Popular crime : reflections on the celebration of violence / Bill James. The man who revolutionized the way we think about baseball now examines our cultural obsession with murder–delivering a unique, engrossing, brilliant history of tabloid crime in America. Celebrated writer and contrarian Bill James has voraciously read true crime throughout his life and has been interested in writing a book on the topic for decades. Now, with Popular Crime, James takes readers on an epic journey from Lizzie Borden to the Lindbergh baby, from the Black Dahlia to O. J. Simpson, explaining how crimes have been committed, investigated, prosecuted and written about, and how that has profoundly influenced our culture over the last few centuries– even if we haven’t always taken notice. Exploring such phenomena as serial murder, the fluctuation of crime rates, the value of evidence, radicalism and crime, prison reform and the hidden ways in which crimes have shaped, or reflected, our society, James chronicles murder and misdeeds from the 1600s to the present day. James pays particular attention to crimes that were sensations during their time but have faded into obscurity, as well as still-famous cases, some that have never been solved, including the Lindbergh kidnapping, the Boston Strangler and JonBenet Ramsey. Satisfyingly sprawling and tremendously entertaining, Popular Crime is a professed amateur’s powerful examination of the incredible impact crime stories have on our society, culture and history.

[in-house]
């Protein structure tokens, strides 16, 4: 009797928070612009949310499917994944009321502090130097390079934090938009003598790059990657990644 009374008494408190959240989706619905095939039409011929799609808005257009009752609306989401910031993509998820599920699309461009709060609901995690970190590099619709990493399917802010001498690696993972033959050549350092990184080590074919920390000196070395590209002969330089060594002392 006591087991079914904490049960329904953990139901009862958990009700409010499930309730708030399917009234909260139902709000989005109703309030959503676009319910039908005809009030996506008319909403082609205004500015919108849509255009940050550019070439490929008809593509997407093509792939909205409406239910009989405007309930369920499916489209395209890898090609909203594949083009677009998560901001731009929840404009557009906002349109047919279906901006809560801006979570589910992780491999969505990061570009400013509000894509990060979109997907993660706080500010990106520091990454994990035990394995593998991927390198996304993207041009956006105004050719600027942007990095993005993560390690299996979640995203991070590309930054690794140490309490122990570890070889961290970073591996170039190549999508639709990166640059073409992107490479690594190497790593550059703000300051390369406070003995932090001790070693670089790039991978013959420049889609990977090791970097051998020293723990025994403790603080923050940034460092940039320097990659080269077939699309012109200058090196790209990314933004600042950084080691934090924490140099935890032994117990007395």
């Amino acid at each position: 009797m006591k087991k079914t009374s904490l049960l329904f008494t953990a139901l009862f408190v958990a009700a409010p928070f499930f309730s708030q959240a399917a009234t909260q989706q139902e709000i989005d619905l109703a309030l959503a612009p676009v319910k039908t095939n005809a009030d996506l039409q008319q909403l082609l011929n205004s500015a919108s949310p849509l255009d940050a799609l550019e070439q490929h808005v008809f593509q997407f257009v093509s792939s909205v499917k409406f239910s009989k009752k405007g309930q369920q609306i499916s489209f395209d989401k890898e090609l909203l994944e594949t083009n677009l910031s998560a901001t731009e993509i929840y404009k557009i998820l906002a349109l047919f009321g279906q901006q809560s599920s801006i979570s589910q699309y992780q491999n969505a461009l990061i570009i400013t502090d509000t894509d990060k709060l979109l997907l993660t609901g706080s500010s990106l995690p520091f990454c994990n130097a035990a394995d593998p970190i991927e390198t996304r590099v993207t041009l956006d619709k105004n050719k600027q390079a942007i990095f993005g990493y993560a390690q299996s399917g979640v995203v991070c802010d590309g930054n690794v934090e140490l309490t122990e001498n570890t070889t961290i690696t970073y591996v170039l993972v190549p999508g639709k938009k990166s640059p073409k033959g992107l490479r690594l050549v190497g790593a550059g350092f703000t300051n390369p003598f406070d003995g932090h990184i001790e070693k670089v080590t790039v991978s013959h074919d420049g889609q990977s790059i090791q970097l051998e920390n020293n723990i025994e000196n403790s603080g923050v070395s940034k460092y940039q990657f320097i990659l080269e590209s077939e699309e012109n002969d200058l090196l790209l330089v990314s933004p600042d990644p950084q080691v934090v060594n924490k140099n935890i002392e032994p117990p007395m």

Al Capone : his life, legacy, and legend / Deirdre Bair. From his heyday to the present moment, Al Capone–Public Enemy Number One–has gripped popular imagination. Rising from humble Brooklyn roots, Capone went on to become the most infamous gangster in American history. At the height of Prohibition, his multimillion-dollar Chicago bootlegging, prostitution, and gambling operation dominated the organized-crime scene. His competition with rival gangs was brutally violent, a long-running war that crested with the shocking St. Valentine’s Day Massacre of 1929. Law enforcement and the media elite seemed powerless to stop the growth of his empire. And then the fall: a legal noose tightened by the FBI, a conviction on tax evasion, Alcatraz. After his release he returned to his family in Miami a much diminished man, living quietly until the ravages of his neurosyphilis took their final toll. But the slick mobster persona endures, immortalized in countless novels and movies. The true flesh-and-blood man behind the legend has long remained a mystery. Unscrupulous newspaper accounts and Capone’s own tall tales perpetuated his mystique, but through dogged research Deirdre Bair debunks the most outrageous of these myths. With the help of Capone’s descendants, she discovers his essential humanity, uncovering a complex character that was flawed and sometimes cruel but also capable of nobility.